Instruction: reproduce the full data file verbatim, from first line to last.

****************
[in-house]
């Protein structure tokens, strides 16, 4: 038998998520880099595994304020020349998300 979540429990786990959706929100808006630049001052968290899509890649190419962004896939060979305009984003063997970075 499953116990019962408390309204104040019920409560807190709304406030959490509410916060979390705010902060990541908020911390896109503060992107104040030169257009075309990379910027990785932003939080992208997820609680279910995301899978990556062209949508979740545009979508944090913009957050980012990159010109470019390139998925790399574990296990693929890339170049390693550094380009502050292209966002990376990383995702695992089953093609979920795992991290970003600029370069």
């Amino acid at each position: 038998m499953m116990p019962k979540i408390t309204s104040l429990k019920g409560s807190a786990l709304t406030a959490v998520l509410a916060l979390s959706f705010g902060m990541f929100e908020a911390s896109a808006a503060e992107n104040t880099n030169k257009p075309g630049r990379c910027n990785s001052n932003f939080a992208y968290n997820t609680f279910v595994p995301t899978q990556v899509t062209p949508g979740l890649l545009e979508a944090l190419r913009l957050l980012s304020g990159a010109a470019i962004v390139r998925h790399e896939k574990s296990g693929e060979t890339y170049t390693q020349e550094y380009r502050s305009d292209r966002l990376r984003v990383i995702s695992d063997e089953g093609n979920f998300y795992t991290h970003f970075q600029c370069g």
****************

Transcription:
[in-house]
């Protein structure tokens, strides 16, 4: 038998998520880099595994304020020349998300 979540429990786990959706929100808006630049001052968290899509890649190419962004896939060979305009984003063997970075 499953116990019962408390309204104040019920409560807190709304406030959490509410916060979390705010902060990541908020911390896109503060992107104040030169257009075309990379910027990785932003939080992208997820609680279910995301899978990556062209949508979740545009979508944090913009957050980012990159010109470019390139998925790399574990296990693929890339170049390693550094380009502050292209966002990376990383995702695992089953093609979920795992991290970003600029370069």
């Amino acid at each position: 038998m499953m116990p019962k979540i408390t309204s104040l429990k019920g409560s807190a786990l709304t406030a959490v998520l509410a916060l979390s959706f705010g902060m990541f929100e908020a911390s896109a808006a503060e992107n104040t880099n030169k257009p075309g630049r990379c910027n990785s001052n932003f939080a992208y968290n997820t609680f279910v595994p995301t899978q990556v899509t062209p949508g979740l890649l545009e979508a944090l190419r913009l957050l980012s304020g990159a010109a470019i962004v390139r998925h790399e896939k574990s296990g693929e060979t890339y170049t390693q020349e550094y380009r502050s305009d292209r966002l990376r984003v990383i995702s695992d063997e089953g093609n979920f998300y795992t991290h970003f970075q600029c370069g």